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Chapter 5-GDP

by: alex formichella

Chapter 5-GDP econ 222

alex formichella

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Notes on all of chapter 5!
Principles of Macroeconomics
Pattama Shimpalee
Class Notes
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This 7 page Class Notes was uploaded by alex formichella on Friday September 16, 2016. The Class Notes belongs to econ 222 at University of South Carolina taught by Pattama Shimpalee in Fall 2016. Since its upload, it has received 6 views. For similar materials see Principles of Macroeconomics in Macro Economics at University of South Carolina.


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Date Created: 09/16/16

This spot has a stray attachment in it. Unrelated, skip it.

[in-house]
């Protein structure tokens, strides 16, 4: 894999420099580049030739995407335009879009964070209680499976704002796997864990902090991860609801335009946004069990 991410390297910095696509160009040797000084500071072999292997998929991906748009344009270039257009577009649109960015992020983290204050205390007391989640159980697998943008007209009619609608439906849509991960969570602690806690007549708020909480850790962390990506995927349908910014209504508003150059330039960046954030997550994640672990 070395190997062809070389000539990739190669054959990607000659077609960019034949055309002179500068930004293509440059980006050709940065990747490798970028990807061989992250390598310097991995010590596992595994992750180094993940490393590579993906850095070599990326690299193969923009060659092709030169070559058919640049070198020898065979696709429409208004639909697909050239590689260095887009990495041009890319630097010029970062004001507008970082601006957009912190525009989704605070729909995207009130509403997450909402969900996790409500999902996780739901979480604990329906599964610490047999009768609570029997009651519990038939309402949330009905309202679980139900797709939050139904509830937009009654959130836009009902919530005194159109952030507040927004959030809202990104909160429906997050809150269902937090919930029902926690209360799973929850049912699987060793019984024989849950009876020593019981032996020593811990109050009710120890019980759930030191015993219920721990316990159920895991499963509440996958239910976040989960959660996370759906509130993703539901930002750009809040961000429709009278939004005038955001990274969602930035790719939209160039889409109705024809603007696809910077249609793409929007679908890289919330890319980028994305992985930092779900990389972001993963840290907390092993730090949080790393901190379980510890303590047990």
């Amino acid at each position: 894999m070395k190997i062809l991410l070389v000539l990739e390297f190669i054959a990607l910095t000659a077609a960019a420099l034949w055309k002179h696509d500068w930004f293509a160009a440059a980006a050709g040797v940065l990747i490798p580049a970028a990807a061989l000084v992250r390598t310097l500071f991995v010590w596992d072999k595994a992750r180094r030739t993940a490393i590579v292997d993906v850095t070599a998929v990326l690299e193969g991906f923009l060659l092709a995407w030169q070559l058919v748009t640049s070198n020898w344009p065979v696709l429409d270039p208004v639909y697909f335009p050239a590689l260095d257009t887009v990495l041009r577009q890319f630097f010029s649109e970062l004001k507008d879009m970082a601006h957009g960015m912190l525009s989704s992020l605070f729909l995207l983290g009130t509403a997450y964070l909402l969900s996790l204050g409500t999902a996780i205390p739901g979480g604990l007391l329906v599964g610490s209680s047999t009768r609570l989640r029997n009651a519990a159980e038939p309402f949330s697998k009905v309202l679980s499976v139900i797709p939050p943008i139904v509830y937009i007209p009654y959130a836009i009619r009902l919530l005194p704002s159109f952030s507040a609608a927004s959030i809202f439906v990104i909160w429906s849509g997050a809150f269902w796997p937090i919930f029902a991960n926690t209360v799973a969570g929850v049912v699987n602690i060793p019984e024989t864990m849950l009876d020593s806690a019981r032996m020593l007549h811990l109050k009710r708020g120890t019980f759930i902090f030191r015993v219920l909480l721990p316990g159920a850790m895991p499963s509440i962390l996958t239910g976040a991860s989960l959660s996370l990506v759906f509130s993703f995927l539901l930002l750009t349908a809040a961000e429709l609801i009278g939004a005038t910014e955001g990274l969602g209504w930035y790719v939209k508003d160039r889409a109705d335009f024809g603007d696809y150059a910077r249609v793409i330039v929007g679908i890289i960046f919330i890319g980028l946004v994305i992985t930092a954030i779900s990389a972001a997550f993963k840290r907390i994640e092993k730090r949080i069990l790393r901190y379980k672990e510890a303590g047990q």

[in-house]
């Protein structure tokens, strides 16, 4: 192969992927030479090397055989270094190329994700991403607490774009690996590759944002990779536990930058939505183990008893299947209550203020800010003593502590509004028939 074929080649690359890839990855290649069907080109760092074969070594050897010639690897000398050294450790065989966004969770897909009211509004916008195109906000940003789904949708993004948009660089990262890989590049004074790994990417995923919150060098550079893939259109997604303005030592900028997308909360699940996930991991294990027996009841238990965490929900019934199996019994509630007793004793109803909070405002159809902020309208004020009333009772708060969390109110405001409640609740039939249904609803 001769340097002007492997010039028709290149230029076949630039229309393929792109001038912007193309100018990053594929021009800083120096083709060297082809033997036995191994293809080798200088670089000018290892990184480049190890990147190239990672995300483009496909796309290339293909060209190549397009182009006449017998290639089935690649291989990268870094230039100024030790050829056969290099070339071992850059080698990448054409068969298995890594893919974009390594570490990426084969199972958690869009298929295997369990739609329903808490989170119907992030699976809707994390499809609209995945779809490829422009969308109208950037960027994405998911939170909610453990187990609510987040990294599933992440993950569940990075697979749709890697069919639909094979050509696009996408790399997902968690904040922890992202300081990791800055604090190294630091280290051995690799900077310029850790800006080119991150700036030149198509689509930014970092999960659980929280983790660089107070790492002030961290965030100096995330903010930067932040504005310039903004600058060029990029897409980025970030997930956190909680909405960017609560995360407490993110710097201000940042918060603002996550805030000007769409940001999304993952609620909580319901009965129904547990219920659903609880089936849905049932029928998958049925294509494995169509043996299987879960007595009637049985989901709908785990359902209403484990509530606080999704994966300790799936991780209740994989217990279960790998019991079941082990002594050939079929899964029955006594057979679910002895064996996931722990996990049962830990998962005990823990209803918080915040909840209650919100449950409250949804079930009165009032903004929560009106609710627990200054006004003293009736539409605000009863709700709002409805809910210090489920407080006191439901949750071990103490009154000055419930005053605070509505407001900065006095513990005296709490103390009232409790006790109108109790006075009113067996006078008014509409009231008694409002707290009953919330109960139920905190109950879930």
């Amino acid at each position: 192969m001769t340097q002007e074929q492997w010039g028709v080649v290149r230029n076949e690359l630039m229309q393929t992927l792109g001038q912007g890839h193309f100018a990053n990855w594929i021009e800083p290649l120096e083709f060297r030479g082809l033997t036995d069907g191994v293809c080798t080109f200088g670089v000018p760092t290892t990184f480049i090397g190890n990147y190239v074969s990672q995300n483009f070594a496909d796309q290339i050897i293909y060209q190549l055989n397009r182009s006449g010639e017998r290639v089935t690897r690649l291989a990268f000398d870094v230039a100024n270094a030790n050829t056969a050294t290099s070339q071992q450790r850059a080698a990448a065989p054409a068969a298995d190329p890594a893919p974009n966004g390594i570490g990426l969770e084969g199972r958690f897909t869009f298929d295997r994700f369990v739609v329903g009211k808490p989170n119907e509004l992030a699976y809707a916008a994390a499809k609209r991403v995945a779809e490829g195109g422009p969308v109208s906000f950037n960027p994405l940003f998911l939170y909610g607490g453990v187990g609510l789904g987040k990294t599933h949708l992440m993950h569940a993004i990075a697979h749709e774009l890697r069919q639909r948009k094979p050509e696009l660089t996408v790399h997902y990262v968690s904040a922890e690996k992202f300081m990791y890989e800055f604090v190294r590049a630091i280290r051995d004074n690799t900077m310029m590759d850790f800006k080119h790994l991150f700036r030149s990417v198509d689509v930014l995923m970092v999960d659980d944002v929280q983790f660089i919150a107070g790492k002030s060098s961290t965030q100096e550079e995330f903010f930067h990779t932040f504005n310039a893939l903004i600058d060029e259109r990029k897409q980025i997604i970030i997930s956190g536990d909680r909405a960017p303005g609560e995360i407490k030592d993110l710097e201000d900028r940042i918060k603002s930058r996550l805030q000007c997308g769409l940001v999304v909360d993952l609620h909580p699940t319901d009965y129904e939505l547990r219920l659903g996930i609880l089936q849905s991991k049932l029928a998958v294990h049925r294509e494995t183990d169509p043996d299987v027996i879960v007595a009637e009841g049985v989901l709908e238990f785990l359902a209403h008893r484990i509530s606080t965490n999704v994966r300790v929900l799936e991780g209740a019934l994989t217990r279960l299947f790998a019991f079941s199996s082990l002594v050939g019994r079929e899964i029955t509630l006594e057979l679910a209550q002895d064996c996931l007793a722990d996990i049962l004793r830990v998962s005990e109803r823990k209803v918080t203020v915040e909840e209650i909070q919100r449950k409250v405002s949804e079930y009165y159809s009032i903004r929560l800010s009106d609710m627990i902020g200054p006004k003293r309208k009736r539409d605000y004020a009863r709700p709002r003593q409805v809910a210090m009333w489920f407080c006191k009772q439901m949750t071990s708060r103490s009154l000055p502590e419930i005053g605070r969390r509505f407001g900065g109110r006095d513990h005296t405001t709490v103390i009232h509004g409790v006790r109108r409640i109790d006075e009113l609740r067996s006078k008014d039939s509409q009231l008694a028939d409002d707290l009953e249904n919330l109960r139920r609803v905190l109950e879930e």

l5.1 GDP, Income, and Expenditure    ● National income and product accounts or national accounts ​provide a set of  numbers that indicate the country’s state of economic performance.  (National accounts)  ○ Almost all countries have some form of national accounts  ● Simon Kuznets and Richard Stone  ○ They developed the basic concept of GDP and some economic values  to monitor how the economy is doing  ● GDP ​is the total market value of all final goods and services produced within  a country in a given period of time  ● Expenditure/spending ​approach GDP=C+I+G+NX (This measures the total  expenditure on the economy’s output of goods and services, in home,  consumer, government, and foreign)  ○ C=Consumer Expenditure (US)  ■ It is the expenditure by households on consumption goods and  services, produced within a country in a specific time  ■ Divided into three main categories  ● Durable goods  ○ Ex. Car, Clothes, Iphone, Ipad  ● Non durable goods  ○ Ex. food, gas, makeup  ● Services  ○ Ex. education and non-education services (tuition  fees, doctor, haircuts)   ○ I=Investment (FIRMS)  ■ Investment is the purchase of new capital goods (tools.  Instruments, machines, buildings, and other constructions) and  additions to inventories.  ■ Includes spending on   ● Physical capital (machines, tools)  ● Construction of structures (factories, office buildings,  new ​houses)  ● Changes to inventories (inventories are goods produced  but not yet sold.)  ■ The purchase of stocks and bonds is called financial investment,  it's not just investment.  ○ G=Government Expenditure (on goods and services) (GOVERNMENT)  ■ Stands for government expenditures on goods and services  ■ It is all spending on the goods and services purchased by  government at the federal state, and local levels.  ● Ex. School buses, tanks, battleships, war, wages and  income of all government employees  ■ Total government spending=​G+Tr  ● Tr stands for ​government transfer payments  ○ Social Security  ○ Unemployment insurance benefits  ○ Pensions  ○ NX=Net Exports   ■ Net Exports  ● =Exports-Imports=Trade balance  ● =X (Exports) -IM (Imports)  ● Exports  ○  are things that you send to a foreign country   ○ The goods and services that are made in one  country and transmitted to foreigners  ● Imports   ○ are things that you bring into the country  ○ The goods and services that are brought by  residents, governments or businesses of a  country, but made outside the country  ○ Top 10 trading partners of the U.S  ■ Canada  ■ China  ■ Mexico  ■ Japan  ■ Germany  ■ South Korean  ■ UK  ■ France  ■ Brazil  ■ Saudi Arabia  ○ X>IM=Trade surplus (good)  ○ X<IM=Trade deficit (bad)  ● Income Approach​ GDP=(Wages)+(Rent+Interest+profit)+(Indirect taxes-tax  subsidies)+(Deprecation)   ○ It measures the annual incomes of all individuals in a country.    Item  Amount in 2013 (Second  Percentage of GDP  quarter)  (billions of dollars)  Wages (Compensations of  8,820  52.9  employees)  +  Interest, rent, and profit  4,290  25.7  (net operating surplus)  =  Net Domestic product at  13,110  78.7  factor cost  Indirect taxes less  1,080  6.5  subsidies  +  Depreciation (capital  2,632  15.8  consumption)  GDP (income approach)  16,822  100.9  +  Statistical discrepancy  -154  .9  =  GDP (expenditure  16,688  100.00  approach)    ● Subsidy-sum of money granted by the government (tax credit) (loans)  ● Uses factor cost  ● Get a different value than expenditure approach    The Circular-Flow Diagram (See in notebook)  ● It illustrates the flow of funds through the four sectors of the  economy-households, firms, governments, and the rest of the world-via  three types of markets-factor markets, for goods and services. And  financial markets.   ● Factor market​ is a market that allows people to sell resources?  ○ Wages   ○ Profit (dividends)  ○ Interest   ○ Rent  ● Households   ○ Receive income from many ways  ■ Wages  ■ Profit  ■ Interest  ■ Rent  ○ Will use income to buy goods and service  ■ Shopping, taxes, and ​Savings to banks  ● Firms  ○   ● Government receives income mainly from taxes, especially income taxes,   ○ Will use to buy goods and services for payment back to households  ○ Government also receives income from borrowing  ● Rest of the World  ○ Exports  ○ Imports    Nominal GDP  ● Values output using current prices  ● Growth of nominal GDP NGDPt = ((NGDPt-NGDPt-1) / NDGPt-1)) * 100  ● Not corrected for inflation    Real GDP  ● Values output of using the prices of a base year  ● Grown of RGDPt = ((RGDPt - RGDPt-1) / (RGDPt-1)) * 100  ● Use most recent year as the base year    ***GO TO NOTEBOOK***    Computing real GDP in each year    Government Budget Balance  ● Government revenue-Government  ● Taxes-(Government expenditure +transfer payment)  ● Taxes>(G + Tr) =Budget Surplus  ● Taxes<(G + Tr) =Budget Deficit    Disposable Personal Income (DPI)  ● (Wage + Profit + Interest + Rent)+Tr-T  ● Disposable income is the total income that households have left after paying  taxes  ○ Can include pensions and social security    GDP   ● The ​market value ​of all ​final ​goods and services produced within a country  in a given period of time  ● Includes all items produced in the economy and sold legally in markets  ● Includes tangible goods and intangible services  ○ EX. haircuts, cell phone services  ● Only current production is counted  ● GDP measures the value of production that occurs within a country’s  borders  ● Calculated usually in a year or a quarter (3 months)    Intermediate Goods    GNP  ● =GDP + (Net factor income from abroad)  ● ((Income earned above earned by U.S firms and citizens) - (Income earned in  the U.S by foreign firms or residents))  ● GNP is an economic measurement of the total value of all final goods and  services that a nation produces in a year and the income earned by its  citizens (excluding income generated by foreigners in the nation’s economy)  ○ GNP > GDP    GDP Deflator  ● Measure of the level of prices of all new, domestically produced final goods  and services in the economy  ● GDP deflator = Nominal GDP / Real GDP *100    Inflation Rate  ● The inflation rate is the percentage change in a price index from one period  to the next  ● Inflation rate= GDP deflator(t) - GDP deflator(t-1) / GDP deflator (t-1) *100    Deflation  ● Deflation is a decrease in the overall price level of goods and services  ● Deflation occurs when the inflation rate falls below 0% a negative inflation  rate    The Use and LImitations of Real GDP  ● We use estimates of real GDP  ● A business cycle is a short-run alternation between economic upturns and  downturns  ● A business cycle is a periodic, but irregular, up and down movement of total  production and other measures of economic activity  ● Four Stages  ○ Recessions  ■ Are periods of economic downturns  ○ Expansion  ■ Sometimes called recoveries, are periods of economic upturns  when output and employment are rising  ○ Trough  ■ A point at which and economy turns from recession to  expansion  ○ Peak  ■ Shows highest values of GDP in cycle  ● Depression  ○ A very deep downturn and prolonged downturn    Potential real GDP (Yp)  ● (Yp) is the value of real GDP when all the economy’s factors of  production-labor, capital, land, and entrepreneurial ability-are fully employed    Potential Output  ●  (also referred to as gross domestic product) refers to the highest level  of real gross domestic product (output) can be sustained over the long  term  ● When current real GDP is equal to potential real GDP. If so, then the  economy has full employment with no inflation.    We use Estimates of real GDP  ● Compare standard of living over time  ● To compare the standard of living among countries    Shortcomings of GDP   ● The quality of the environment isn’t there  ● No quality of life  ● Non-market activity, such as the child care a parent provides his or her  child at home